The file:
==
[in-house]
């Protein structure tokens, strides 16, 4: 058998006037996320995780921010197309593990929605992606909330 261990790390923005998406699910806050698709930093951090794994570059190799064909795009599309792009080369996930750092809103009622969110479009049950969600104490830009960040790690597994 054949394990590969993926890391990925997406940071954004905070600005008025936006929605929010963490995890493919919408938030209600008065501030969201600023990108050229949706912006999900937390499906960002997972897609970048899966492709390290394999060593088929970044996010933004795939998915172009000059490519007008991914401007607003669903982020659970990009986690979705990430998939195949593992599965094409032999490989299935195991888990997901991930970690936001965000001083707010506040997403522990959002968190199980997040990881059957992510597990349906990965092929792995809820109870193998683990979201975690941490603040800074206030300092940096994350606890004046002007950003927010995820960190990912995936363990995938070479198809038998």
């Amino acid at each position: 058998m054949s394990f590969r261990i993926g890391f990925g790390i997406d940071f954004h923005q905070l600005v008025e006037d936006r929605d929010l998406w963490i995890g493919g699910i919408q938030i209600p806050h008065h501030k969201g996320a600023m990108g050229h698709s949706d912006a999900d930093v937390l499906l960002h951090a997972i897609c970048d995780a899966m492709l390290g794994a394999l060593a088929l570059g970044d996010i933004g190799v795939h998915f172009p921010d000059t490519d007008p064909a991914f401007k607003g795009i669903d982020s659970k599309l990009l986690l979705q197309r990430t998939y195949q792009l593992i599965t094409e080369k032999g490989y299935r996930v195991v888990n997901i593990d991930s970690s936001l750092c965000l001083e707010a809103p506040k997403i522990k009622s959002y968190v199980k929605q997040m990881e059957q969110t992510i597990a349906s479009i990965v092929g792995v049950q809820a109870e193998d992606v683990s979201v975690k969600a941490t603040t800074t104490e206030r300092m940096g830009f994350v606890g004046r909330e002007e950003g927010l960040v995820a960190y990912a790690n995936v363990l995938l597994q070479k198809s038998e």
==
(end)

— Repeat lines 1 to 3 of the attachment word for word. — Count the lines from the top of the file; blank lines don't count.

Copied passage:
[in-house]
């Protein structure tokens, strides 16, 4: 058998006037996320995780921010197309593990929605992606909330 261990790390923005998406699910806050698709930093951090794994570059190799064909795009599309792009080369996930750092809103009622969110479009049950969600104490830009960040790690597994 054949394990590969993926890391990925997406940071954004905070600005008025936006929605929010963490995890493919919408938030209600008065501030969201600023990108050229949706912006999900937390499906960002997972897609970048899966492709390290394999060593088929970044996010933004795939998915172009000059490519007008991914401007607003669903982020659970990009986690979705990430998939195949593992599965094409032999490989299935195991888990997901991930970690936001965000001083707010506040997403522990959002968190199980997040990881059957992510597990349906990965092929792995809820109870193998683990979201975690941490603040800074206030300092940096994350606890004046002007950003927010995820960190990912995936363990995938070479198809038998």
């Amino acid at each position: 058998m054949s394990f590969r261990i993926g890391f990925g790390i997406d940071f954004h923005q905070l600005v008025e006037d936006r929605d929010l998406w963490i995890g493919g699910i919408q938030i209600p806050h008065h501030k969201g996320a600023m990108g050229h698709s949706d912006a999900d930093v937390l499906l960002h951090a997972i897609c970048d995780a899966m492709l390290g794994a394999l060593a088929l570059g970044d996010i933004g190799v795939h998915f172009p921010d000059t490519d007008p064909a991914f401007k607003g795009i669903d982020s659970k599309l990009l986690l979705q197309r990430t998939y195949q792009l593992i599965t094409e080369k032999g490989y299935r996930v195991v888990n997901i593990d991930s970690s936001l750092c965000l001083e707010a809103p506040k997403i522990k009622s959002y968190v199980k929605q997040m990881e059957q969110t992510i597990a349906s479009i990965v092929g792995v049950q809820a109870e193998d992606v683990s979201v975690k969600a941490t603040t800074t104490e206030r300092m940096g830009f994350v606890g004046r909330e002007e950003g927010l960040v995820a960190y990912a790690n995936v363990l995938l597994q070479k198809s038998e």